Embracing our Deeper Mission
During the last several weeks, articles have been appearing here in the One Voice about the upcoming Diocesan Eucharistic Congress to be held at the Birmingham-Jefferson Civic Center (BJCC) on June 28–29, 2019.
I am excited about this upcoming event—particularly because it can serve as both a “wake-up call” as well as an opportunity for all in the Diocese of Birmingham. But why do we need a “wake up call”? Because the routine of daily life can become all-consuming, and even overwhelming as we tend to our work and personal responsibilities. Because the 24/7 siren call of the world’s allurements—good and bad—are continuous distractions to God’s ever-present invitation to embrace our deeper mission.
But what exactly is that “deeper mission”? It is that God is inviting every one of us—all of His beloved sons and daughters—to share in the abundance of His divine life by following Jesus in the way of holiness. Simply, it is that God is inviting us to become saints–or in the words of Pope Francis, to become “Missionary Disciples”.
When I share this idea with people, many people respond that they aren’t good enough, or have what it takes to become a saint. That it’s not possible for them. Since I tend to be a mischievous person, I often agree and say they are absolutely right. But then I add, “It isn’t possible for US. It IS possible for God.” Once we laugh a bit about not letting God be God, and that He truly is calling us to holiness, other questions will then emerge, like “How do I go about discovering my deeper mission?” or “How do I live out my mission in my daily life?
“A Theology of the Head, Heart, Hands and Feet” is a phrase I came across many years ago during my theology studies. Over the years, I have taken the original intent (in which the author used it to describe the process of how people come to faith and belief) and modified it to explain how our spiritual life needs to encompass all of who we are—the head (our continual growth in knowledge of God and His Church), the heart (our life of prayer and meditation), the hands (our service of others through the works of mercy) and the feet (where we “go out into the desert” to spend time with God on retreat). Our spiritual life should be attentive to ensuring that all of these aspects are present as we are living out our life of faith.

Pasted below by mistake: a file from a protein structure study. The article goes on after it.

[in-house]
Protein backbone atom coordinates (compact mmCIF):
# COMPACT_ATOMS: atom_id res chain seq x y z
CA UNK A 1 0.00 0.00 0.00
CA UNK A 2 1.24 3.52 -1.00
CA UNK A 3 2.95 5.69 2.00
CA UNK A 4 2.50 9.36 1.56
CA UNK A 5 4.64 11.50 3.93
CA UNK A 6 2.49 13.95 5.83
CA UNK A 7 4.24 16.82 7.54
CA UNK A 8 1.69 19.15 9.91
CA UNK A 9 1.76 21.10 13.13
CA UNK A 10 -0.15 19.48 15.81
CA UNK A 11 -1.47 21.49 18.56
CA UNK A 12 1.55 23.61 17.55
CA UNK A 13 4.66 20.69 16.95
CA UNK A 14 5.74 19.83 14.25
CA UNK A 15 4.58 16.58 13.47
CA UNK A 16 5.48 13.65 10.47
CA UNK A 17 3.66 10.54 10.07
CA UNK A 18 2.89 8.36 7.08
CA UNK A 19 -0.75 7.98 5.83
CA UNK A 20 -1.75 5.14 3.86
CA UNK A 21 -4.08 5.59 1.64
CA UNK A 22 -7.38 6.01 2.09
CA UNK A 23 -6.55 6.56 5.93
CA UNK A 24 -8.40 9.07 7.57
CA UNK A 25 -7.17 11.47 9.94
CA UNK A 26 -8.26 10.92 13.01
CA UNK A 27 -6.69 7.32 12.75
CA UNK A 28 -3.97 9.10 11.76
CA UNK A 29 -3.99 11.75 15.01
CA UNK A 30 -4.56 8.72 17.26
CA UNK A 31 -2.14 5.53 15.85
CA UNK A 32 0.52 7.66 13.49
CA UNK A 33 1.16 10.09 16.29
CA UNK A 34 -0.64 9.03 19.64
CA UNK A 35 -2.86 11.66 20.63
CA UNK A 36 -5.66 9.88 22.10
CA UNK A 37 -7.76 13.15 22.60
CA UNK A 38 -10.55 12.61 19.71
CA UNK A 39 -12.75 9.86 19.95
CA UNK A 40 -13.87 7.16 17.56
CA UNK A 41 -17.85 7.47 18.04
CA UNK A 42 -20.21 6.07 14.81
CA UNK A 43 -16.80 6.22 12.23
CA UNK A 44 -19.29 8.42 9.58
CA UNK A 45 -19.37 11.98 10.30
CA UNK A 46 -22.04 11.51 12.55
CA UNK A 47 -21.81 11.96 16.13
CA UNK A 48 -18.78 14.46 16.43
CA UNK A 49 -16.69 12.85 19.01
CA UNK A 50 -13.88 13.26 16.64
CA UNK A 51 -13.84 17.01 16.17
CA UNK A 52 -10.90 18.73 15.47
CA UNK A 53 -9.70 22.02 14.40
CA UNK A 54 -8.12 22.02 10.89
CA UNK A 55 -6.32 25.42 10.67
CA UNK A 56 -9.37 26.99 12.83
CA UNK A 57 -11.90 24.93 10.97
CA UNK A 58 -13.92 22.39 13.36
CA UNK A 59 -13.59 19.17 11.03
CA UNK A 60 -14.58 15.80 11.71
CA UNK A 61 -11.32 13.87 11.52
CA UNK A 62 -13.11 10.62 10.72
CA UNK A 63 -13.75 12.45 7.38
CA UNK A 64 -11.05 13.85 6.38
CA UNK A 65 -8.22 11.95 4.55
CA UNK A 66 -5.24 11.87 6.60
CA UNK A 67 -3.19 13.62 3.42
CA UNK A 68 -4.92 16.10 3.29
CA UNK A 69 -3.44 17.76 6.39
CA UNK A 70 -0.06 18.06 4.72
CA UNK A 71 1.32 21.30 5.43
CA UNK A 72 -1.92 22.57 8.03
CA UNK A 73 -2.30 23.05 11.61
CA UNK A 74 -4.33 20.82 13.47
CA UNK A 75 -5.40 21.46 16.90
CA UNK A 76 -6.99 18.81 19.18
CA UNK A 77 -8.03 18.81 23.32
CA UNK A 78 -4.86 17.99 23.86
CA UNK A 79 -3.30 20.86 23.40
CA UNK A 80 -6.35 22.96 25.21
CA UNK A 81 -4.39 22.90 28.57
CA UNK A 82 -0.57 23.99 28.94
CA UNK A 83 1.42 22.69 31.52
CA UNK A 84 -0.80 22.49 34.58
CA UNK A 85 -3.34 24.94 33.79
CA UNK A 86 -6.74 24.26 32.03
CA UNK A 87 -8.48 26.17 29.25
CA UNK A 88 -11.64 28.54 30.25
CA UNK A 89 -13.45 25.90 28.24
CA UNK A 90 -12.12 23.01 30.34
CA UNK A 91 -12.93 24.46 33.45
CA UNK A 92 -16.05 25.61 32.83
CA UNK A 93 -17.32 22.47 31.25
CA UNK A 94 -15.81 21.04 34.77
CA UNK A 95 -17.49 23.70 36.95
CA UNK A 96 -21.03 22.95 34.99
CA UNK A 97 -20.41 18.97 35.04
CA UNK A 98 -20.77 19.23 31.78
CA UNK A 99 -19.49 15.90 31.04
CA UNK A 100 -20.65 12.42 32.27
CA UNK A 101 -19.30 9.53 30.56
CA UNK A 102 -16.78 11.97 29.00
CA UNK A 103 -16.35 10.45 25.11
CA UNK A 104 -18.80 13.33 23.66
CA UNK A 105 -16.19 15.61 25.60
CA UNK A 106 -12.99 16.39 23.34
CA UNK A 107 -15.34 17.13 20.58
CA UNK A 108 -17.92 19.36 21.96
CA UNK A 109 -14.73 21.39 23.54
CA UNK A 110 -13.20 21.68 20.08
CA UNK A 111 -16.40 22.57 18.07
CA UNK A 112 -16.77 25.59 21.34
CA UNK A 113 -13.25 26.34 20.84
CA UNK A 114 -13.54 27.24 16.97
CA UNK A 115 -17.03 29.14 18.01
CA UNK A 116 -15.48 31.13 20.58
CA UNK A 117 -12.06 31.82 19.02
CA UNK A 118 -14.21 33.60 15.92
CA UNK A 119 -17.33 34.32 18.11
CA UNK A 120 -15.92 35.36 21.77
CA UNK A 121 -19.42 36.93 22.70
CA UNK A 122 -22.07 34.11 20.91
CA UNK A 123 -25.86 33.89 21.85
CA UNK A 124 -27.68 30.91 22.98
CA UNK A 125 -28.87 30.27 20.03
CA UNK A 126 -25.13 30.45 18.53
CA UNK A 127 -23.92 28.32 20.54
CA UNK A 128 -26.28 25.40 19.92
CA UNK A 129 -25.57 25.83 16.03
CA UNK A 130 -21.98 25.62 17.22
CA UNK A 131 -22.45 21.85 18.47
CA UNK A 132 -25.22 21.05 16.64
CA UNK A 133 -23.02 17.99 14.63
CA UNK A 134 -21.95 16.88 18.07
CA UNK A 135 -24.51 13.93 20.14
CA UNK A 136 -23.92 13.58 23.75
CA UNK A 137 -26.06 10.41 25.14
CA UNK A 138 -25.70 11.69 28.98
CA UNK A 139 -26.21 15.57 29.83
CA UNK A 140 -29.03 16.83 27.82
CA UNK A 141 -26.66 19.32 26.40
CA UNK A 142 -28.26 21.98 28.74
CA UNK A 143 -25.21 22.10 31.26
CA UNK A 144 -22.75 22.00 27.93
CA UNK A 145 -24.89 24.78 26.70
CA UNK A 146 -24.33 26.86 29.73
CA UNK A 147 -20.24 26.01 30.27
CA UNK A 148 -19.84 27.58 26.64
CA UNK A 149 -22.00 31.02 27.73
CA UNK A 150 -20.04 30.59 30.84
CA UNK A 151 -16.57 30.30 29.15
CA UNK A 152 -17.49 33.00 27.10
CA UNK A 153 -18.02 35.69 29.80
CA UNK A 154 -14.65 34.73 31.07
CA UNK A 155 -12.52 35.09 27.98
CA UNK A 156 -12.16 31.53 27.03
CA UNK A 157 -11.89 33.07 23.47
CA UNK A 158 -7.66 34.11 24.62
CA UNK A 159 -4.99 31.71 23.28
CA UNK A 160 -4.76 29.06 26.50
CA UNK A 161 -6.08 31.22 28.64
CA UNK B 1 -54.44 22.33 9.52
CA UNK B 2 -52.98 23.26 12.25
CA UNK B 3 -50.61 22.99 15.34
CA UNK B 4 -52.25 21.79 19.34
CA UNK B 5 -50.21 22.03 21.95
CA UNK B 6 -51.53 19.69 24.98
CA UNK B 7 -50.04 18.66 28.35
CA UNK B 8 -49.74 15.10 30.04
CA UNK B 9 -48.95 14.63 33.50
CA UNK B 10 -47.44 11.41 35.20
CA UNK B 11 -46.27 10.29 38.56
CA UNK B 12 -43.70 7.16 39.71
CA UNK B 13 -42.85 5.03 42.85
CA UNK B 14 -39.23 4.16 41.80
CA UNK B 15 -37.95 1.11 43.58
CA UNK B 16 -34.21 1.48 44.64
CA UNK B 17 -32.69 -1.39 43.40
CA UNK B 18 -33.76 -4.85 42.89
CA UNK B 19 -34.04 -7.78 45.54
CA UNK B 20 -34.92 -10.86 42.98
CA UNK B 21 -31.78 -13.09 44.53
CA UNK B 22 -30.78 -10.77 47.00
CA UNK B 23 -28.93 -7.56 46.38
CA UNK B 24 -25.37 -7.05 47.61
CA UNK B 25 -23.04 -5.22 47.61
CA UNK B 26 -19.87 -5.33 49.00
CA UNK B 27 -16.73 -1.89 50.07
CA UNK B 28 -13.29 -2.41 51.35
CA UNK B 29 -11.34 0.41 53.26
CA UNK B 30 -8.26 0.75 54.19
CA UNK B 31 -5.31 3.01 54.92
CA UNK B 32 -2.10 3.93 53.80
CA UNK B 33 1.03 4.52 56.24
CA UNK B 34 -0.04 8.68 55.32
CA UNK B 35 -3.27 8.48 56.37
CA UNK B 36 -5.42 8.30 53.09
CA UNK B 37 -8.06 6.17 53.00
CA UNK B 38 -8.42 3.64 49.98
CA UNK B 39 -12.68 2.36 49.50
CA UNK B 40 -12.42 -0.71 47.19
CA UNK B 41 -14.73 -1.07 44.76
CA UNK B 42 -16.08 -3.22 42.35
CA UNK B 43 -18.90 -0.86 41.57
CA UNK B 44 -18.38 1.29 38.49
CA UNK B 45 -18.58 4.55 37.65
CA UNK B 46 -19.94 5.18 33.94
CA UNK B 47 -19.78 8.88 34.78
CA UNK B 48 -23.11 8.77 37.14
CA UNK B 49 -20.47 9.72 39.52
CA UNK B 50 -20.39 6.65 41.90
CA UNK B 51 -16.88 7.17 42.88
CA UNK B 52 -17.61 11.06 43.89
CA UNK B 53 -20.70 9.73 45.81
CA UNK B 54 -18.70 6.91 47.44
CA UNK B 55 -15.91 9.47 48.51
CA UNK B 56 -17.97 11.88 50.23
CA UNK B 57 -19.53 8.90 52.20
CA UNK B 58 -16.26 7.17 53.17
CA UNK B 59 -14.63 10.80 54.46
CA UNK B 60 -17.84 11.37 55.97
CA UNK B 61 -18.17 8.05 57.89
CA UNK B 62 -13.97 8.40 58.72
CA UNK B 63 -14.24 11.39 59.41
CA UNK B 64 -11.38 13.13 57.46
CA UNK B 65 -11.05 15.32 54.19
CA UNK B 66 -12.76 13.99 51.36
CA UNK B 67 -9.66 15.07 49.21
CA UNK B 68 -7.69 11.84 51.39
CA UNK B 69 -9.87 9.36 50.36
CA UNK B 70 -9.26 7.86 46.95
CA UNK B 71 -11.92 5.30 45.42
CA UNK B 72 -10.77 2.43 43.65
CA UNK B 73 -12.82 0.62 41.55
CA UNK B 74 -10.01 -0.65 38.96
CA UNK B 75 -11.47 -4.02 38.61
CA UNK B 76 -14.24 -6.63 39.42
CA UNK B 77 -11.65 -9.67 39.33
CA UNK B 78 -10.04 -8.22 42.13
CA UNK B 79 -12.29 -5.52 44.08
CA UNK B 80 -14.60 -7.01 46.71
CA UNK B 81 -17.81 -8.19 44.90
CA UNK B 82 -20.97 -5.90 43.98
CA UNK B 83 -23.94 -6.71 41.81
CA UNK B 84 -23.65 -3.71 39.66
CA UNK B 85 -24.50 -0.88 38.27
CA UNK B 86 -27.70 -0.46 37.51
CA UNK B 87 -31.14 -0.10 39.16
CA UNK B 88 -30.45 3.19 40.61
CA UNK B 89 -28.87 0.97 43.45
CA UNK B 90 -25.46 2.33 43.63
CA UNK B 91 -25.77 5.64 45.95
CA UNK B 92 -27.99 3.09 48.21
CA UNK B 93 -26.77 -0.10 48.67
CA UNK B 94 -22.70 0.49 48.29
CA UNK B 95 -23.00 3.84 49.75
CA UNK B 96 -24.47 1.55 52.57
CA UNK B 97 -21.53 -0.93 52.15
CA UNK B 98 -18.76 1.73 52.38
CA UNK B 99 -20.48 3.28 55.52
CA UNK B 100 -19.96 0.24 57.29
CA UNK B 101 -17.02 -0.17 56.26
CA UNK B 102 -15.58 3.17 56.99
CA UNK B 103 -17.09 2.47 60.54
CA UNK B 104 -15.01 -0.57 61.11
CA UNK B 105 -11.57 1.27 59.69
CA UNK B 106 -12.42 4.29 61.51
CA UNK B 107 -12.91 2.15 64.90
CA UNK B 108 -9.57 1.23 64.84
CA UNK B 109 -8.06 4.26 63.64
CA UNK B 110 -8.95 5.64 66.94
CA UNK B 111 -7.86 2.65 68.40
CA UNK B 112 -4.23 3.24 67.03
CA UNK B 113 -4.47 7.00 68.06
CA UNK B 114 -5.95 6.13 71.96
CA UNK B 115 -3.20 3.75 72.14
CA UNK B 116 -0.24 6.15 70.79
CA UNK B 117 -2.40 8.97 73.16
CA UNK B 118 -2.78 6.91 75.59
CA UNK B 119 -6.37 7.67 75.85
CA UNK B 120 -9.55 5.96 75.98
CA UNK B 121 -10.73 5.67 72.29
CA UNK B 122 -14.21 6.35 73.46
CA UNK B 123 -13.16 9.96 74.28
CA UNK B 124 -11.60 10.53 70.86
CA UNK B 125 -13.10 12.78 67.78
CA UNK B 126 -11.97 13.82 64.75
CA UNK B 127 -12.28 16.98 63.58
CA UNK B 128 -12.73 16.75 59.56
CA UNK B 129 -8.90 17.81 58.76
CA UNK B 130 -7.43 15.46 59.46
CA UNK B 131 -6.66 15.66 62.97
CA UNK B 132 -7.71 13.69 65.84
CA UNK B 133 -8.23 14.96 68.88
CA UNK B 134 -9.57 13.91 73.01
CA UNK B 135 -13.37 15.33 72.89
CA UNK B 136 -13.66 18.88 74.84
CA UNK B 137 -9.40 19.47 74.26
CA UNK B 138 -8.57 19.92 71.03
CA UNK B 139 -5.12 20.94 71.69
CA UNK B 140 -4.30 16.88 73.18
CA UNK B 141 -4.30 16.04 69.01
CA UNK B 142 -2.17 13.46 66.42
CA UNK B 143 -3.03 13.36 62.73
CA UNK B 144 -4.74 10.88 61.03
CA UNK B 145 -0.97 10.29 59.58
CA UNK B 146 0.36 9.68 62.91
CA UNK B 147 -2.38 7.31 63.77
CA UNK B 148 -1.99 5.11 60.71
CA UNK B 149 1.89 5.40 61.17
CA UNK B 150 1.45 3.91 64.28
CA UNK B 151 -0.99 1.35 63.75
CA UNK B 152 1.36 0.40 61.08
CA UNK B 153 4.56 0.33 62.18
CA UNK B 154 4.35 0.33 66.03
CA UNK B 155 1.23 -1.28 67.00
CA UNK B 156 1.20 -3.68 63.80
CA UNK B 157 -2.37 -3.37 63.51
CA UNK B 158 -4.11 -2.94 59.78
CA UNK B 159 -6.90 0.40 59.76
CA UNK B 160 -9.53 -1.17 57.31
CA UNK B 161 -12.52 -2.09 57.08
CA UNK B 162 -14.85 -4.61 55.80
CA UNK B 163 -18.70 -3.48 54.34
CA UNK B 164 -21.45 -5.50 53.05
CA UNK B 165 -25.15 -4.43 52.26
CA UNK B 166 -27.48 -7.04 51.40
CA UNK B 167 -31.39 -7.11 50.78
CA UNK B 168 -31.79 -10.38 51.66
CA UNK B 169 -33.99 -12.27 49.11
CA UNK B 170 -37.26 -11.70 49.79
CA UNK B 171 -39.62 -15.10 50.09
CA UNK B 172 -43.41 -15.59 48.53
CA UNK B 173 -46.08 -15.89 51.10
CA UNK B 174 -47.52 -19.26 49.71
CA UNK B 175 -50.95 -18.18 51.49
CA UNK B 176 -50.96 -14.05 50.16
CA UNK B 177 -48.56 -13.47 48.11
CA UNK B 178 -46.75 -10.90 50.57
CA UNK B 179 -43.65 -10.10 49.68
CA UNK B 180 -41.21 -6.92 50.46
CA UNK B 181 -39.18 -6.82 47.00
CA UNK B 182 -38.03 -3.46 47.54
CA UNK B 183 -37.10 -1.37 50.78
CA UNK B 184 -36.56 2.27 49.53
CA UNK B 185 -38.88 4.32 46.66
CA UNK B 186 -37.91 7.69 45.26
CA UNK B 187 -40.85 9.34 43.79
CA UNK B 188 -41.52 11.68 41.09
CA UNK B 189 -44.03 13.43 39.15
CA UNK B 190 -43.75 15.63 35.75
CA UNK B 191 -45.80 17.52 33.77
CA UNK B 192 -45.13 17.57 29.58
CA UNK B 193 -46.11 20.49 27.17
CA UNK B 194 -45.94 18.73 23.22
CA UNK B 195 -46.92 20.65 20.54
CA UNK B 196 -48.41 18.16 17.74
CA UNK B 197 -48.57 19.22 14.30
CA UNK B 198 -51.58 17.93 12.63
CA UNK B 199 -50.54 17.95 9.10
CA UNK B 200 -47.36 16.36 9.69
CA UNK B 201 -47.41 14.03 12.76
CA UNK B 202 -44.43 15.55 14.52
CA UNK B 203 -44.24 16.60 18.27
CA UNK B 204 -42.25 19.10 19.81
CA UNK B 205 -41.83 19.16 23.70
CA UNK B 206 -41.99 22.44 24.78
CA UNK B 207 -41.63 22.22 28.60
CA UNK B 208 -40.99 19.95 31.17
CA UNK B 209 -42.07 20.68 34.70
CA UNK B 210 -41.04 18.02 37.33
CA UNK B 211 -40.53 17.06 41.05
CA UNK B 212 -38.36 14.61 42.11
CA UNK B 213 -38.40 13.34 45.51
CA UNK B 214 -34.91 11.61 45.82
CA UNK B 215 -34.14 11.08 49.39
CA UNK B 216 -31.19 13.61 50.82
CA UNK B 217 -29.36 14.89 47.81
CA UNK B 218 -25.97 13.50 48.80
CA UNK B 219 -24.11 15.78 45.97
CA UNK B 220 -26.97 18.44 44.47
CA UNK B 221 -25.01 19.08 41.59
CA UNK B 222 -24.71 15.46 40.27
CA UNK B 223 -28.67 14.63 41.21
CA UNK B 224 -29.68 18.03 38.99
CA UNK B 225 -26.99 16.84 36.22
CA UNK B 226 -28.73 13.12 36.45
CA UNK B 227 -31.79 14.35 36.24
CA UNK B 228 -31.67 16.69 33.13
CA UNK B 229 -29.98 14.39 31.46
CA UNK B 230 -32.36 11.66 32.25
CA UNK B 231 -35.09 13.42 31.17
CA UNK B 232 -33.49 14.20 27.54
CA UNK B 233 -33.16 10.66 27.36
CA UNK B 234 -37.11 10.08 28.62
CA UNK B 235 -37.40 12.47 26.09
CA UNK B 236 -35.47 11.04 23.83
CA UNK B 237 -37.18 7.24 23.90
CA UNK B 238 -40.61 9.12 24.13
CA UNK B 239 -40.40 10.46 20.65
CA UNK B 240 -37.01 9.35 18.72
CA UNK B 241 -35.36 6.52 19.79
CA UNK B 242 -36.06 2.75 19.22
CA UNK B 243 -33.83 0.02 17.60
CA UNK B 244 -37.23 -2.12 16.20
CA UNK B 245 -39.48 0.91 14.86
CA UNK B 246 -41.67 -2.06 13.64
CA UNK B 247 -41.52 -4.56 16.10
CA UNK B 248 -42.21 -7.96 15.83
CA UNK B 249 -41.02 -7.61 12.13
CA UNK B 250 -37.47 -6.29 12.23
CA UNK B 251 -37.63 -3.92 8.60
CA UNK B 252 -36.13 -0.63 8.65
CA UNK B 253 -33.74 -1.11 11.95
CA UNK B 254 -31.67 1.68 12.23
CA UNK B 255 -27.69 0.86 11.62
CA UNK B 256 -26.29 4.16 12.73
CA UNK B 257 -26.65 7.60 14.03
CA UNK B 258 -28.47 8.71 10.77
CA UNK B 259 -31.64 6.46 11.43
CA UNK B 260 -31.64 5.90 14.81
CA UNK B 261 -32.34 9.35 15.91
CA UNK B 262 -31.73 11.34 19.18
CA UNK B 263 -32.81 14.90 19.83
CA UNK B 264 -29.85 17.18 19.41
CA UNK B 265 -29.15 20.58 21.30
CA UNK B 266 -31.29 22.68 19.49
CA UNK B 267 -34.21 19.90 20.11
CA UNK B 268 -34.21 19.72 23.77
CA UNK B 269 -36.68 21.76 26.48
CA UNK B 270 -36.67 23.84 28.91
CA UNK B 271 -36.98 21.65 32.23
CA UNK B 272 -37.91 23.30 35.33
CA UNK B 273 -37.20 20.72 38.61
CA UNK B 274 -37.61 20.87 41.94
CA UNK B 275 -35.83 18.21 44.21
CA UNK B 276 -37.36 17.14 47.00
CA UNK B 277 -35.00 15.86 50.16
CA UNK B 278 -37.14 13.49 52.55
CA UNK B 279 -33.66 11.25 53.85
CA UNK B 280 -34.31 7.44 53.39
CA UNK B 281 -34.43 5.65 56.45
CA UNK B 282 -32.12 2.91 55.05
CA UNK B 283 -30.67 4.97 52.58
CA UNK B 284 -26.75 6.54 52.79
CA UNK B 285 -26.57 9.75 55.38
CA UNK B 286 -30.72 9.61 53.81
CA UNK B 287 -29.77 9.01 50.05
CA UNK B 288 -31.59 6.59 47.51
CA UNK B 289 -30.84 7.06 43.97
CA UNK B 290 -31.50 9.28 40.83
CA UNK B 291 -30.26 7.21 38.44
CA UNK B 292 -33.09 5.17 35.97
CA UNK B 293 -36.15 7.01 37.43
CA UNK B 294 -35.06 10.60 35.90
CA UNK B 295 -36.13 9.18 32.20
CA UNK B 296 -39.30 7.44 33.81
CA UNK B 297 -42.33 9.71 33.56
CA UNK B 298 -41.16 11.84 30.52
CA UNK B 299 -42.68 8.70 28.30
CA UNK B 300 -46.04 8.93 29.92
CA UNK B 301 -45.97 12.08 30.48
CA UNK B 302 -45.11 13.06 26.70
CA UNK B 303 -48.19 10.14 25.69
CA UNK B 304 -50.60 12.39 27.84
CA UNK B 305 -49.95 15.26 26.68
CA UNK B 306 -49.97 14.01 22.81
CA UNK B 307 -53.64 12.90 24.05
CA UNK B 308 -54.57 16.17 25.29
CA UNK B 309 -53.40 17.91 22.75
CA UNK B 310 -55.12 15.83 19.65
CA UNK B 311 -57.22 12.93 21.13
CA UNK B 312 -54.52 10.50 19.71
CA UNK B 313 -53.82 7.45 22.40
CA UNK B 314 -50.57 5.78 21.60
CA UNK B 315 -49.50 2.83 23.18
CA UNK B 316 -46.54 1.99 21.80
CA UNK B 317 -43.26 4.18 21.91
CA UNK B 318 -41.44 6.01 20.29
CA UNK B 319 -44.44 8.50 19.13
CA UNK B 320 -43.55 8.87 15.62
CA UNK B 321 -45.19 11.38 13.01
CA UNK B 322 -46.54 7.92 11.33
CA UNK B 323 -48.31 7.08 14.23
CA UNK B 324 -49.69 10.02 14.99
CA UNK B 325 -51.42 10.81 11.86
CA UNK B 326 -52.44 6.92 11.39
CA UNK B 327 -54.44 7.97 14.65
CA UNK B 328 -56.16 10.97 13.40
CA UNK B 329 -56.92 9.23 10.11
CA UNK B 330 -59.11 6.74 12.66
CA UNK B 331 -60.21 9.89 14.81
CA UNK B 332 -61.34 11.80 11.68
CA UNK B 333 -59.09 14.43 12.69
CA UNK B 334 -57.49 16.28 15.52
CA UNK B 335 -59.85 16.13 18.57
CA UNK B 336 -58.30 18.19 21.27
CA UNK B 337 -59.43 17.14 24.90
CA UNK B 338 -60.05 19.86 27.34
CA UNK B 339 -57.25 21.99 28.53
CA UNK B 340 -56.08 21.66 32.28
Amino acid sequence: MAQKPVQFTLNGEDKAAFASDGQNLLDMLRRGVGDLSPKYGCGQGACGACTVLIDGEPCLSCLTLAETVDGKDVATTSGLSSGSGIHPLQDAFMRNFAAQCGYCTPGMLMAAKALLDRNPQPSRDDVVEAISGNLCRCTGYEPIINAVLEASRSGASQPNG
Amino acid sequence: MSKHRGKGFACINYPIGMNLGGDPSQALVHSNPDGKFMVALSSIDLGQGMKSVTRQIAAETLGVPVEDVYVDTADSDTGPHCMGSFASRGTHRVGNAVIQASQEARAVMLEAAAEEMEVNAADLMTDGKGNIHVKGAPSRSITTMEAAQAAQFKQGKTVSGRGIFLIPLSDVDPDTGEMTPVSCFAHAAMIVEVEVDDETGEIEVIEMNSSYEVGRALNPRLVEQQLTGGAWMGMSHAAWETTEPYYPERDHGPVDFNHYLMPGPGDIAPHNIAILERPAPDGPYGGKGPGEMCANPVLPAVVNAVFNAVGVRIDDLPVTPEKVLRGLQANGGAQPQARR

Once I share this idea, I then ask them to reflect upon which way (Head, Heart, Hands or Feet) that they have most easily encountered God in their life, and also where it has seemed easiest to hear Him speaking. Once we identify this, we then have a foundation upon which to build into our life the other practices that are necessary for us to share in the divine life and follow Jesus on the path of holiness, and also the opportunity for us to find true happiness by accepting God’s invitation to embrace our deeper mission in life.
One article is not sufficient for laying out how to embrace our deeper mission in life, so in the months ahead, you are going to see numerous articles, videos, and other resources shared here in the One Voice and also at www.BHMCatholic.com to help you with that endeavor. The focus of all this will be on becoming “Missionary Disciples” and how to share in the abundance of the divine life, while discussing the reality that it is “through the Eucharist” that this will all come together in our lives. I invite you to embark upon this journey and the challenge of preparing for the Eucharistic Congress, because the more we prepare, the more we are able to receive the blessings and graces that God has in store for us.
In the Gospel of Matthew 25:1–13, Jesus tells the parable of the Wise and Foolish Virgins who are awaiting the arrival of the Bridegroom, and how the five virgins who are prepared for the bridegroom’s arrival are rewarded, and how the five who failed to prepare well are disowned. Since we never know when the Bridegroom will be arriving, Jesus tells us we should follow the model of the wise virgins and set aside “oil for our lamps.” Similarly, I hope that by actively preparing for the Eucharistic Congress, we may each discover that we are not only ready to welcome the Bridegroom when He comes, but that we also find that our lamps are burning so brightly with God’s grace, that we are able to embody what St Catherine of Siena once said, “Be who God meant you to be, and you will set the world on fire.” I will be praying that you decide to accept God’s invitation to become whom He created you to be by embracing your deeper mission, and preparing to set the world on fire by becoming saints!